HELENA, Mont. — Republican gubernatorial candidate Greg Gianforte once called replacing Montana’s income and capital gains taxes with a sales tax an “ideal solution” that would draw high-tech businesses to the state, according to an audio clip released by the state Democratic Party leader Thursday.
Gianforte is in a close race against Democratic Gov. Steve Bullock in the Nov. 8 election, and the timing of the release was meant to influence Montana voters who have twice before rejected initiatives to institute a statewide sales tax.
Gianforte, in testimony before then-Gov. Judy Martz’s Income Tax Advisory Council in 2002, said Montana’s tax structure was hindering it from being a worldwide competitor in the technology industry because executives would not want to move to a state where they would pay high taxes.
“The best solution, because our competition’s at zero income tax rate and zero capital gains, would be to replace the current income and capital gains rate with a sales tax,” Gianforte said. “I know that there are a few political issues and constitutional issues, but I didn’t think I’d be fair in coming here and not saying that I believe that is the ideal solution.”
Gianforte testified as CEO of RightNow Technologies, the company he started in Bozeman and sold to Oracle in 2011 for $1.8 billion.
Montana is one of five states that don’t have a statewide sales tax, and the idea of implementing one is unpopular. A 2011 poll conducted by Lee Newspapers found that only one out of every four Montanans support replacing the income tax with a sales tax.
Opponents say a sales tax disproportionately affects lower-income families because such taxes are not based on income.
“A sales tax is an ideal situation for corporations and wealthy individuals like Mr. Gianforte, but it hurts the rest of (us) Montanans,” Montana Democratic Party Executive Director Nancy Keenan said in a news conference releasing the audio and minutes of the 2002 meeting.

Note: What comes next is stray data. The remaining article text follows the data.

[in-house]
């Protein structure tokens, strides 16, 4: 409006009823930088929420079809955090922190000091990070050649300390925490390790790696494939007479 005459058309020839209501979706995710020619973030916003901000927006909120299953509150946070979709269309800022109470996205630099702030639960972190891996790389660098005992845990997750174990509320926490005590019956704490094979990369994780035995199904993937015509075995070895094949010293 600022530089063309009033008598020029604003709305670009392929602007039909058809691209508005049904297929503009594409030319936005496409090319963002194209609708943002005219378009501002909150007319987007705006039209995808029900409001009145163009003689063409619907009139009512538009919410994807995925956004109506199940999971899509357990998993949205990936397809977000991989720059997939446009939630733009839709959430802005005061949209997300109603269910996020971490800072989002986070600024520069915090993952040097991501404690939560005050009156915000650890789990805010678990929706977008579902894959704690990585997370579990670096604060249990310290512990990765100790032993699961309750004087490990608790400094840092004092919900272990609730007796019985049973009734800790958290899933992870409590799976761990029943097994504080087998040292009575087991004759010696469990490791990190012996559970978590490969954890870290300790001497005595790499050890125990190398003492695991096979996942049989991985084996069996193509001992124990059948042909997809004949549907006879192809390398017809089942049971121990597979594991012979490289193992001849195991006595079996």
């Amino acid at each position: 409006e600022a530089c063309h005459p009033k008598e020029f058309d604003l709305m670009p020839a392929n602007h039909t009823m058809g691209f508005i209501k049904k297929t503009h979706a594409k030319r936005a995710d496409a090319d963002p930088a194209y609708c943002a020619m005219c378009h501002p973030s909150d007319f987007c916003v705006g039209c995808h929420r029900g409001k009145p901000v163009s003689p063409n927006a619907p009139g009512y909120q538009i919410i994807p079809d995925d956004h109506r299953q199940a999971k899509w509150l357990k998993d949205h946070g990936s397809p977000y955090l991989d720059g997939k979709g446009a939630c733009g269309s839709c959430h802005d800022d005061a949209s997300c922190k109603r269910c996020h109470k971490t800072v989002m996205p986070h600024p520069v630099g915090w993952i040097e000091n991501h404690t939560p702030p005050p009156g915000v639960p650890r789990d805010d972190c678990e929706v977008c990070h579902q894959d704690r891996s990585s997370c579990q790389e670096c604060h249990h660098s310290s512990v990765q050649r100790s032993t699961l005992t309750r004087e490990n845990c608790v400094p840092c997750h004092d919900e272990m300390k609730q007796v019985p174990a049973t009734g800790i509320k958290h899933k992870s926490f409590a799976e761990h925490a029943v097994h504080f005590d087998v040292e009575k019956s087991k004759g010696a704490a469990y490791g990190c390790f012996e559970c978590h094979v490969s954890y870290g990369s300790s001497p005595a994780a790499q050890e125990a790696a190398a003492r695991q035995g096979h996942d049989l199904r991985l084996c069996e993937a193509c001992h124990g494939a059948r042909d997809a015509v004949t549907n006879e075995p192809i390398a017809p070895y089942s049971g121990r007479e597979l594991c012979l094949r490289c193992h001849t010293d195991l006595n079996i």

Gianforte earlier this year released a tax plan in which he calls for no sales tax. His campaign said Bullock and his allies were using “scare tactics” to mislead voters about Gianforte’s proposal, and it criticized the governor for not releasing his own tax plan.
“Greg Gianforte laid out the 406 tax relief plan in April which will get our economy and revenues growing again while keeping the budget balanced,” said spokesman Ron Catlett. “The ‘0’ means no sales tax.”
Gianforte acknowledged in his 2002 testimony that it may be politically untenable to implement a sales tax in Montana. Instead, he suggested lowering the marginal income tax rate, giving high-tech firms capital gains tax relief and making up the difference in revenue through tourism resort taxes.
Martz eventually proposed lowering income taxes and replacing them with certain sales taxes that would target tourists, but her plan failed to pass the state Legislature in 2003. Statewide tax plans proposed in subsequent legislative sessions also were rejected.